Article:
Chematica, a retrosynthetic software tool driven by artificial intelligence, has been used to develop synthetic contingency plans to produce drugs on a large scale in case of market shortages. The program devised multiple routes to hydroxychloroquine and remdesivir, the latter of which has shown promise in treating patients with Covid-19. 

‘As a society we have become complacent about the few optimised industrial routes to pharmaceuticals, as we always assume that chemicals can be readily supplied. If substrates run out, but there is an immediate need for large quantities of certain medications, we require other routes, or contingency plans, to make the required molecules,’ explains Chematica creator Bartosz Gryzbowski of the Polish Academy of Sciences and the Ulsan National Institute in South Korea. 

Per-Ola Norrby, who works on predictive science within pharmaceuticals at AstraZeneca in Sweden, says Chematica has come into its own over the past few decades. ‘This tool can strongly increase efficiency of experienced chemists in rapidly producing a diverse set of proposed pathways’ he says. ‘This could be a strong advantage when faced with a starting material shortage during a pandemic.’ 

Gryzbowski and his team have now reported multiple new routes to hydroxychloroquine and routes to remdesivir that are economically viable, concise and use a diverse range of widely available substrates or starting materials. Human chemists alone may have been able to design these routes, but with the aid of Chematica this is a far less arduous, complex and time-consuming task.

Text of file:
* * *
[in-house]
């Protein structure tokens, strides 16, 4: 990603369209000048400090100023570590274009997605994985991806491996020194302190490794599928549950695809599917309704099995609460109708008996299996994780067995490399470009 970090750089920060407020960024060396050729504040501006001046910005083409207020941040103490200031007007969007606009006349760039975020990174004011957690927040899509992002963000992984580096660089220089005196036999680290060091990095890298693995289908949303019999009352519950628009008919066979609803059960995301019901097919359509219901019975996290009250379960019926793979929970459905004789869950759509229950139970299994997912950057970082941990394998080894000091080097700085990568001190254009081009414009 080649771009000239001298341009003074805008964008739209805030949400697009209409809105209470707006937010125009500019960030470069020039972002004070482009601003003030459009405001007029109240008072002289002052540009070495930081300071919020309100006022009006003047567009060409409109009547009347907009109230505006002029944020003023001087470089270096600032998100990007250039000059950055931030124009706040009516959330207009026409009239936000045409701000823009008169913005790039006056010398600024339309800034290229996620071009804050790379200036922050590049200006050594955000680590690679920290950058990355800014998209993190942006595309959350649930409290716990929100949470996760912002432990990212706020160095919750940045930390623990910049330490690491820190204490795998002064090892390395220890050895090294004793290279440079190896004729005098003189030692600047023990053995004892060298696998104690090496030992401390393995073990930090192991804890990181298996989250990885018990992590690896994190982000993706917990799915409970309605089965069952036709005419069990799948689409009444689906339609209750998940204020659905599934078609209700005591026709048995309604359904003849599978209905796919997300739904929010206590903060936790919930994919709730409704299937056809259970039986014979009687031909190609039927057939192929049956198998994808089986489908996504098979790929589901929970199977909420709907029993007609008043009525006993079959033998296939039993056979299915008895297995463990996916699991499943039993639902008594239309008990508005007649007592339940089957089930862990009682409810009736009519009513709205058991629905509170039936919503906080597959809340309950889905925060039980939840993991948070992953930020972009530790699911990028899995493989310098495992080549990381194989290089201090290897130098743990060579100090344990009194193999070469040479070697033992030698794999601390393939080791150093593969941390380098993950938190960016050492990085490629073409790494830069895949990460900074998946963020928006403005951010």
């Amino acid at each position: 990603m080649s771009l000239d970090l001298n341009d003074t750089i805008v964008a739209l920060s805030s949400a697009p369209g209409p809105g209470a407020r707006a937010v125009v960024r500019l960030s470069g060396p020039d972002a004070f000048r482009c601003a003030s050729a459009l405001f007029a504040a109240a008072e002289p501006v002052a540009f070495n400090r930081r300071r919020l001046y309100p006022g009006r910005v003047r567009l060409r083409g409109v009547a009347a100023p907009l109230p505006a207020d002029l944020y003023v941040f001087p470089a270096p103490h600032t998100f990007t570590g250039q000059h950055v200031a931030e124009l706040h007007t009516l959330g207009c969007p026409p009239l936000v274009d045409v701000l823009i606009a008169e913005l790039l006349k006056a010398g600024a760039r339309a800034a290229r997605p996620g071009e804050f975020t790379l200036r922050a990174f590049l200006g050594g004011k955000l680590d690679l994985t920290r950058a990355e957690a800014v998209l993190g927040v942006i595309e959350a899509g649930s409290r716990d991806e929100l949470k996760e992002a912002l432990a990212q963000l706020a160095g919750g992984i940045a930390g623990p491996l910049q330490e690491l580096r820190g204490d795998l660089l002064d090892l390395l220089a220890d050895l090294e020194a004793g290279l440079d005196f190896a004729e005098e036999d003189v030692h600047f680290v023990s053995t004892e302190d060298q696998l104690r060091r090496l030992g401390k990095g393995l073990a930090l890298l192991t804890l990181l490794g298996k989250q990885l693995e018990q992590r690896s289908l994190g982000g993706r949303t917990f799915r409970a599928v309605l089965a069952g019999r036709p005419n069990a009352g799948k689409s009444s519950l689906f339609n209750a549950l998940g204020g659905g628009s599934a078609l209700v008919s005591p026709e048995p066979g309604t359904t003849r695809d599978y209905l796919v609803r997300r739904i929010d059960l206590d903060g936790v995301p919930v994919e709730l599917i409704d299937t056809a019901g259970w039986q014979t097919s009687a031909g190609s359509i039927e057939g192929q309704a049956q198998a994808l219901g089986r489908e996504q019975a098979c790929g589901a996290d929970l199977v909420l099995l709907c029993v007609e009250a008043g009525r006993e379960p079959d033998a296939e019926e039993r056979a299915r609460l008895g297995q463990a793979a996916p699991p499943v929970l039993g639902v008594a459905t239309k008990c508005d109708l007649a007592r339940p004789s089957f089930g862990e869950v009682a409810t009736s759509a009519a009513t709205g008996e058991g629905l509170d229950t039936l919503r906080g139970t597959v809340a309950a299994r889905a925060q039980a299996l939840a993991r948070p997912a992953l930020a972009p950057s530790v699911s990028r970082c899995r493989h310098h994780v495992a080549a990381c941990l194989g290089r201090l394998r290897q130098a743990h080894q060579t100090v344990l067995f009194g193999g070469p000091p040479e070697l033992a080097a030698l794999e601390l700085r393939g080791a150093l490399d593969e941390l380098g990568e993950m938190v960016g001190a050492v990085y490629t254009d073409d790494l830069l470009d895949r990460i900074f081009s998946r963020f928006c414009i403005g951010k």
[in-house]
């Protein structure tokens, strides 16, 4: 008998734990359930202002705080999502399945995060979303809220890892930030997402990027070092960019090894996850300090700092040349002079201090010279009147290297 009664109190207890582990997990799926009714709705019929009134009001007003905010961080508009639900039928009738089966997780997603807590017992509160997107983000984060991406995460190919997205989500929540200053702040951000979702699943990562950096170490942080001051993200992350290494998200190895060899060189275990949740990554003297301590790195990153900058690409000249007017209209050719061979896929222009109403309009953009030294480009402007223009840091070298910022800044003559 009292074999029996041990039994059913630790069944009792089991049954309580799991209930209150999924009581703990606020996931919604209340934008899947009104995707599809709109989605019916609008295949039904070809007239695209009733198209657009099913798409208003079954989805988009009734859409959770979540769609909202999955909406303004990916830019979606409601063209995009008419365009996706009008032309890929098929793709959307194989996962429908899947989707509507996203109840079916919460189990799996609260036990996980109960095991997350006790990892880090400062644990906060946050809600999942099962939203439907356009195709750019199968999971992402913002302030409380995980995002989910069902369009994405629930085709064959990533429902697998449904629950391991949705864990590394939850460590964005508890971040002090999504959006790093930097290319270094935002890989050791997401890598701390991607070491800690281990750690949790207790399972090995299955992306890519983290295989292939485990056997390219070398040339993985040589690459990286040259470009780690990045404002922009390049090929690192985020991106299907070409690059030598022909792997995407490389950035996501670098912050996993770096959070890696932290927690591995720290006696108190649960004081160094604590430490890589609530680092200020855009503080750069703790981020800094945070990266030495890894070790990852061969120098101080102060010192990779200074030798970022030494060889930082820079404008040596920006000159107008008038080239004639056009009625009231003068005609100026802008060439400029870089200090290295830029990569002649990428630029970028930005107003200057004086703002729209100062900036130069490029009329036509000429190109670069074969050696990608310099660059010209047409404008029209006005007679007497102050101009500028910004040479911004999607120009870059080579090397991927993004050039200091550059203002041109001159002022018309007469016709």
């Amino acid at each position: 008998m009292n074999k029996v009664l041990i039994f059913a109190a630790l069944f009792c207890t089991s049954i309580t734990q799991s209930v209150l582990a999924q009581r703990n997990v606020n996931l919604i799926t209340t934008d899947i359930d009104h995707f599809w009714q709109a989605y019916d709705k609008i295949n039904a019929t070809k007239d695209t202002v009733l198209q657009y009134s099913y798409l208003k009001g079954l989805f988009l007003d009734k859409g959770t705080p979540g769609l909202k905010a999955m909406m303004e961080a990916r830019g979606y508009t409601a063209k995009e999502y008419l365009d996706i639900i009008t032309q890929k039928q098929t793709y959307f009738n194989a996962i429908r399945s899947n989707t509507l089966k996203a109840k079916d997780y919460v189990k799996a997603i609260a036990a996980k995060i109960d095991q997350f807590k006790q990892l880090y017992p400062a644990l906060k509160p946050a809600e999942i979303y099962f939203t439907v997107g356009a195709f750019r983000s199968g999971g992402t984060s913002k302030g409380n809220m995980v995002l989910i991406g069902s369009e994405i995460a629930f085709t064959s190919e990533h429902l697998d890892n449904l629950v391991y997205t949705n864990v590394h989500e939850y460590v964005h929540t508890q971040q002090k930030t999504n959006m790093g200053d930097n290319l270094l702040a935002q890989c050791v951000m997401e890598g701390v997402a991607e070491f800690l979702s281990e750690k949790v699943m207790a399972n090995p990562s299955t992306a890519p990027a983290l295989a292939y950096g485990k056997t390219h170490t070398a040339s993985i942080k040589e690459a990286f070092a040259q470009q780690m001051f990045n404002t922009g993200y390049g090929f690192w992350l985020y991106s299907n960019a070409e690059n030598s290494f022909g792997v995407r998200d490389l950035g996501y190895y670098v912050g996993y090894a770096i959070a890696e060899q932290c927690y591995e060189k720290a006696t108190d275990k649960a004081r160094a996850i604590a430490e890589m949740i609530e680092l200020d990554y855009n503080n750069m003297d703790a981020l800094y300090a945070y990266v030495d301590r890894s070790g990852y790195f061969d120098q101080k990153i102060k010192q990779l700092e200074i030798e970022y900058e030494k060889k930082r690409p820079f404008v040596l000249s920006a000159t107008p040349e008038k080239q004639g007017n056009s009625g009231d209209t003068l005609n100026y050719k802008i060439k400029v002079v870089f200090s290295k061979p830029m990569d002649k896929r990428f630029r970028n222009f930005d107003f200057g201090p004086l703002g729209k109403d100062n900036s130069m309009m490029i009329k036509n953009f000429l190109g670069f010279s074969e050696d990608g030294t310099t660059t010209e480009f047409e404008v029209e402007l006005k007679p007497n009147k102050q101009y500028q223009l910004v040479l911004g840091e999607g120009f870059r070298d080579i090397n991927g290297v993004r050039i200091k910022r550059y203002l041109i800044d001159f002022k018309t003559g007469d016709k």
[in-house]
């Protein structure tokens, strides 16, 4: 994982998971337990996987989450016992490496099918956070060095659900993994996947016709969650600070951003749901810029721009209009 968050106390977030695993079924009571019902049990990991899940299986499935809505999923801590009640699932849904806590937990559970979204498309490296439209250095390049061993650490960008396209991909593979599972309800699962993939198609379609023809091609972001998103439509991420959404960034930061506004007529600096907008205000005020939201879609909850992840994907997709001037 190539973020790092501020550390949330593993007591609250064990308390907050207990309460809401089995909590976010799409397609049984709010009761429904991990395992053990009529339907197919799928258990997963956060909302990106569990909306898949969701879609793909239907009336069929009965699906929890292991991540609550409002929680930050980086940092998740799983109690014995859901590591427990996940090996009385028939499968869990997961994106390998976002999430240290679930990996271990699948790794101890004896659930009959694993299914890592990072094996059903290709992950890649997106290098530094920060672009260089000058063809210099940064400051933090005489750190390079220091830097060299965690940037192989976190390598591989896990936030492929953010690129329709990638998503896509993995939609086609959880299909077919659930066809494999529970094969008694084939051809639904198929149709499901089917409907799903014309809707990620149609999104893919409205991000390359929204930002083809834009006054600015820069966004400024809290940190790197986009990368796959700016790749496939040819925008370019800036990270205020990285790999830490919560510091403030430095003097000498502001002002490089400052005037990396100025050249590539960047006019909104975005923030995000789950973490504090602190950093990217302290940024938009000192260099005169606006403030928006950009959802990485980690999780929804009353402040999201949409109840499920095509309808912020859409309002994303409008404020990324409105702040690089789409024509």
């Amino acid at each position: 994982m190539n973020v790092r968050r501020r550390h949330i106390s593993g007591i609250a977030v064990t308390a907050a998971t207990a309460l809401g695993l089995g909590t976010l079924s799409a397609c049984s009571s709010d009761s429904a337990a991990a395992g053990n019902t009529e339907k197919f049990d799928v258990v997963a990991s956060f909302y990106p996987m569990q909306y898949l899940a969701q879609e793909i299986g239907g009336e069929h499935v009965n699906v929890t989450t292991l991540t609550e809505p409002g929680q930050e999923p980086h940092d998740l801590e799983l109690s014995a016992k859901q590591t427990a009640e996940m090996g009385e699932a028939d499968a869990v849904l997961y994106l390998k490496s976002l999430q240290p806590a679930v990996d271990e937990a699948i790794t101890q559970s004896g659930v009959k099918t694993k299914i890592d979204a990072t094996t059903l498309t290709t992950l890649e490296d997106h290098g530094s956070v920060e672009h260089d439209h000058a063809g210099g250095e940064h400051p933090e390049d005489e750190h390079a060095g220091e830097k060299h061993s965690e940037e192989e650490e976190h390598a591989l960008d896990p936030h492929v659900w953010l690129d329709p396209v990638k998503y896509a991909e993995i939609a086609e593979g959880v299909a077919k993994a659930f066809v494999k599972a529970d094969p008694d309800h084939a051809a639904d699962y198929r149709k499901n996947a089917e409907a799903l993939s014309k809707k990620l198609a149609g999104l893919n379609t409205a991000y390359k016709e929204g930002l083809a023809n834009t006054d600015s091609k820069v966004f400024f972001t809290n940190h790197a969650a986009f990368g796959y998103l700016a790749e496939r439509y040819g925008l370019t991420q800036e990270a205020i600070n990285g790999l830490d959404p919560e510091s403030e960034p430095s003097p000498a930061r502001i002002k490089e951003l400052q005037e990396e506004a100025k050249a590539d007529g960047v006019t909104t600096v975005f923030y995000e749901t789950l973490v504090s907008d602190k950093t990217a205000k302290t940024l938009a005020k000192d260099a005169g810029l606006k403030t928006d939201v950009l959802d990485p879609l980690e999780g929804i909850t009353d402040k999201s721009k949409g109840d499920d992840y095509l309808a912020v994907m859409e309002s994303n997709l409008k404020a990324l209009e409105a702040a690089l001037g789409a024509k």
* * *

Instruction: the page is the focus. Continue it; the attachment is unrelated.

For remdesivir, the software proposed the inexpensive and commercially available compounds aminopyrrolotriazine ($5.5 per gram) and ribonolactone ($5.7 per gram) as starting materials for the molecule’s N-heterocyclic and C-aryl nucleoside groups, respectively. These sections could then be combined by adding an organometallic reagent to the lactone of the nucleoside. Three different protected alanine derivatives ($0.25-0.31 per gram) were suggested as starting materials to prepare the amino acid section, which could be coupled to the rest of the molecule by a phosphorylation step. 

‘While the platform offers functionality to navigate around patented routes, navigating around patents may be premature,’ comments Richard Chinn, a patent attorney at Grüneberg and Myers in the US. ‘Patent claim interpretation is needed to understand the scope of the patent and is based on the ordinary meaning of the claim terms, viewed in light of the description in the patent specification and arguments made before the patent office, a process that is likely outside of the scope of this computer analysis. By avoiding patented routes without understanding the scope of the patented claims, potential routes may be unnecessarily eliminated.’ 

An image showing the chematica-designed syntheses of remdesivir

Source: © Bartosz Grzybowski/Polish Academy of Sciences

Chematica-designed syntheses of remdesivir

However, Gryzbowski explains that the software itself does not analyse the patents. ‘The patented routes are scrutinised and input by human chemists, before the program is asked to navigate around them. Moreover, the program does rediscover the previously patented or published routes, but finds many others. If there is a problem, it is that there are too many pathways, rather than too few’. 

Gryzbowski says his group is open to performing similar synthetic analyses for other potential anti-Covid-19 agents on a pro bono basis. He encourages researchers in industry and academia to use programs like Chematica to develop contingency plans for other drugs. ‘If there is a tool that can be used to give you ideas, and it only takes 15–20 minutes, then why not?!’